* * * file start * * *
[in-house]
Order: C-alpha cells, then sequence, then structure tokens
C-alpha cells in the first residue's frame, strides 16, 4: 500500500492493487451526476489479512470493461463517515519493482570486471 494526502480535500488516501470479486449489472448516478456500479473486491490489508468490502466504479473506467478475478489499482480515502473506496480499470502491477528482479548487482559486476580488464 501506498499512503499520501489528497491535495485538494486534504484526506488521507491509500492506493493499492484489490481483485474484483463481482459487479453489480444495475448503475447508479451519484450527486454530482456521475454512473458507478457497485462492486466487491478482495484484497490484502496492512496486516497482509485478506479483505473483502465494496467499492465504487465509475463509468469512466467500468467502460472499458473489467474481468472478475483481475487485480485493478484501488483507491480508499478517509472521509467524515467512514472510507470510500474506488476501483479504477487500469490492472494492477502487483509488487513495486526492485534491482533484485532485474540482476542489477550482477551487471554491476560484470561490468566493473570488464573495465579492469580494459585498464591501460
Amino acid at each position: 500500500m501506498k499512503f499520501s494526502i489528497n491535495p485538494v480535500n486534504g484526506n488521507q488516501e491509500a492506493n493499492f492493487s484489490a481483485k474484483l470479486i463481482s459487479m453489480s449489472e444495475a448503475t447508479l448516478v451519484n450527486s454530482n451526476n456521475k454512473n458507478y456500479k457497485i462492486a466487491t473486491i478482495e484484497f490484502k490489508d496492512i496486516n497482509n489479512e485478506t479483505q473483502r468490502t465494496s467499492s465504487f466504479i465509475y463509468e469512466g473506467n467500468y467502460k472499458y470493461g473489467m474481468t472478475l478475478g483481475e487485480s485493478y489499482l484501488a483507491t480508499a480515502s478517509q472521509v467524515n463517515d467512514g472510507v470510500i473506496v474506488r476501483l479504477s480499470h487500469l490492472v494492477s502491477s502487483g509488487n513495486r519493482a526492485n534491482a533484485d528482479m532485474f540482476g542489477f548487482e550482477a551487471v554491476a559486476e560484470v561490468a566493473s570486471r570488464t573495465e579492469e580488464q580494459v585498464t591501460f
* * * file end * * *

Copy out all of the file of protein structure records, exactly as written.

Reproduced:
[in-house]
Order: C-alpha cells, then sequence, then structure tokens
C-alpha cells in the first residue's frame, strides 16, 4: 500500500492493487451526476489479512470493461463517515519493482570486471 494526502480535500488516501470479486449489472448516478456500479473486491490489508468490502466504479473506467478475478489499482480515502473506496480499470502491477528482479548487482559486476580488464 501506498499512503499520501489528497491535495485538494486534504484526506488521507491509500492506493493499492484489490481483485474484483463481482459487479453489480444495475448503475447508479451519484450527486454530482456521475454512473458507478457497485462492486466487491478482495484484497490484502496492512496486516497482509485478506479483505473483502465494496467499492465504487465509475463509468469512466467500468467502460472499458473489467474481468472478475483481475487485480485493478484501488483507491480508499478517509472521509467524515467512514472510507470510500474506488476501483479504477487500469490492472494492477502487483509488487513495486526492485534491482533484485532485474540482476542489477550482477551487471554491476560484470561490468566493473570488464573495465579492469580494459585498464591501460
Amino acid at each position: 500500500m501506498k499512503f499520501s494526502i489528497n491535495p485538494v480535500n486534504g484526506n488521507q488516501e491509500a492506493n493499492f492493487s484489490a481483485k474484483l470479486i463481482s459487479m453489480s449489472e444495475a448503475t447508479l448516478v451519484n450527486s454530482n451526476n456521475k454512473n458507478y456500479k457497485i462492486a466487491t473486491i478482495e484484497f490484502k490489508d496492512i496486516n497482509n489479512e485478506t479483505q473483502r468490502t465494496s467499492s465504487f466504479i465509475y463509468e469512466g473506467n467500468y467502460k472499458y470493461g473489467m474481468t472478475l478475478g483481475e487485480s485493478y489499482l484501488a483507491t480508499a480515502s478517509q472521509v467524515n463517515d467512514g472510507v470510500i473506496v474506488r476501483l479504477s480499470h487500469l490492472v494492477s502491477s502487483g509488487n513495486r519493482a526492485n534491482a533484485d528482479m532485474f540482476g542489477f548487482e550482477a551487471v554491476a559486476e560484470v561490468a566493473s570486471r570488464t573495465e579492469e580488464q580494459v585498464t591501460f